Good news for clean energy fans—two different bills were introduced in the Senate this week that would require 25 percent of American electricity to come from wind, solar and other renewable sources by 2025.
This legislation, introduced by Sens. Tom Udall (D-NM) and Mark Udall (D-CO), and Sen. Ed Markey (D-MA), would establish a national Renewable Energy Standard (RES). If passed, the national RES would lead America away from conventional fossil fuels and towards the clean energy that the country needs.
Currently 29 states and the District of Columbia have their own standards and have been wildly successful in reducing pollution and the amount of oil, gas and coal used by utilities and power plants.
Map: Department of Energy
The idea of an RES has been supported by a wide range of interests, inside and outside the environmental community, but to see two different bills introduced in the same week shows just how mainstream the issue has become and how important it is to see a concerted effort to transition to renewable energy.
A move towards renewable energy, such as wind and solar, would create hundreds of thousands of jobs—over 300,000 by some estimates. These jobs would range from manufacturing and installation to research and development brought on by incentives to innovate with increased reliance on energy efficiency and renewable energy.
President Obama’s climate action plan has set a target of doubling new renewable energy to be sited and developed on federal lands.The energy generated would be enough power to run 3 million American homes. This would be significant without an RES, but with one, the desire for more renewable energy would be critical.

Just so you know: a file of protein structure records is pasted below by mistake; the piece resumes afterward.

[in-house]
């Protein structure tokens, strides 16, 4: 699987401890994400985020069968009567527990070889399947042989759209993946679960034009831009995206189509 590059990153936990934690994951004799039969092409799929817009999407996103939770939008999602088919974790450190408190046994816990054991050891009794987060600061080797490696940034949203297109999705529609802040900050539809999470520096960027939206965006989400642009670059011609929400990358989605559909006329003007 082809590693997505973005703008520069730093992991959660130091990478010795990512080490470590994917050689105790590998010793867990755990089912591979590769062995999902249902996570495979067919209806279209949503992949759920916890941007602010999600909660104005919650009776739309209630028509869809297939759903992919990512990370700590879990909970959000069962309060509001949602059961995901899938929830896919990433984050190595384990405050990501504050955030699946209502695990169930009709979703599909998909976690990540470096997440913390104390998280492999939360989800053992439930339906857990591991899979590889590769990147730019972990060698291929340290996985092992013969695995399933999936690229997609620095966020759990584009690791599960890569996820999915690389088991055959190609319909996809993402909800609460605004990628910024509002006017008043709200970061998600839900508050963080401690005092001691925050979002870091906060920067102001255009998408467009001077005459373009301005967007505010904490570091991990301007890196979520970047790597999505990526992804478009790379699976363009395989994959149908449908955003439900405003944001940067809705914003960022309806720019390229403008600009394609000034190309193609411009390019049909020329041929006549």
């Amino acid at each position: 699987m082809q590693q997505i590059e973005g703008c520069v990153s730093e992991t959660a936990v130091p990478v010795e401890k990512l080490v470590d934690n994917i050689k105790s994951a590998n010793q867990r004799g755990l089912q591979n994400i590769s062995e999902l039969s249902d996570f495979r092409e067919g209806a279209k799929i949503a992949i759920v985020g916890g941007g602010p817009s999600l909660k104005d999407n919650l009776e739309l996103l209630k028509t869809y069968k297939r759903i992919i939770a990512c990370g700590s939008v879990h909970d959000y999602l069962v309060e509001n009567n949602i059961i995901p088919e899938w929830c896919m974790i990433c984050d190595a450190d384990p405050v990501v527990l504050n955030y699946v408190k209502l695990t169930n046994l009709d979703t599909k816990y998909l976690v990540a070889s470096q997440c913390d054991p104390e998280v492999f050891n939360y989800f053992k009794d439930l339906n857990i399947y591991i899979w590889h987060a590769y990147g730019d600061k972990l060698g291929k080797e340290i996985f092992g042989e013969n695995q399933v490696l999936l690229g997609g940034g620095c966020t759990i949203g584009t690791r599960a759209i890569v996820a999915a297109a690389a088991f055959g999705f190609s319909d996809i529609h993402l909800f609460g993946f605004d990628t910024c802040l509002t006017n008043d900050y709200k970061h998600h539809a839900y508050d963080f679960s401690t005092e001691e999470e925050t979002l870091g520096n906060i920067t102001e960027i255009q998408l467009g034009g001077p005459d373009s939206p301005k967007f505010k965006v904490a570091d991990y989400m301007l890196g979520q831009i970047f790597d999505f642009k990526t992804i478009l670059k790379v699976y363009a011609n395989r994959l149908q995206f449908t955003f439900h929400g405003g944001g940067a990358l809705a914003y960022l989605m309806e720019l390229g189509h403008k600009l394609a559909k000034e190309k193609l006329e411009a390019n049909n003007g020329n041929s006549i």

The Wilderness Society is working with various stakeholders, including the Obama administration, to make sure those renewable energy projects occur the right places.
Included in Sen. Markey’s version is another way to improve American energy: focusing renewable energy development in former industrial zones. These areas, called "brownfields," are ideal for renewable energy projects. Prioritizing contaminated lands like brownfields for renewable energy development is important because these sites generally have very little ecological or conservation value.
Lake Erie breezes makes Steel Winds the largest wind powered brownfield redevelopment in the country. Photo: Liese Dart
Developing brownfields for clean energy production would help to keep undisturbed public land from being used for power generation and development. It’s a win-win situation for conservation and clean energy advocates.
The promise of an RES would accelerate the nation’s move towards clean and renewable energy and grow our economy greatly. Laws like the ones put forth by Sens. Udall and Markey are a great way to move the clean energy conversation forward. Hopefully, other Senators and Representatives take notice of the promise it holds.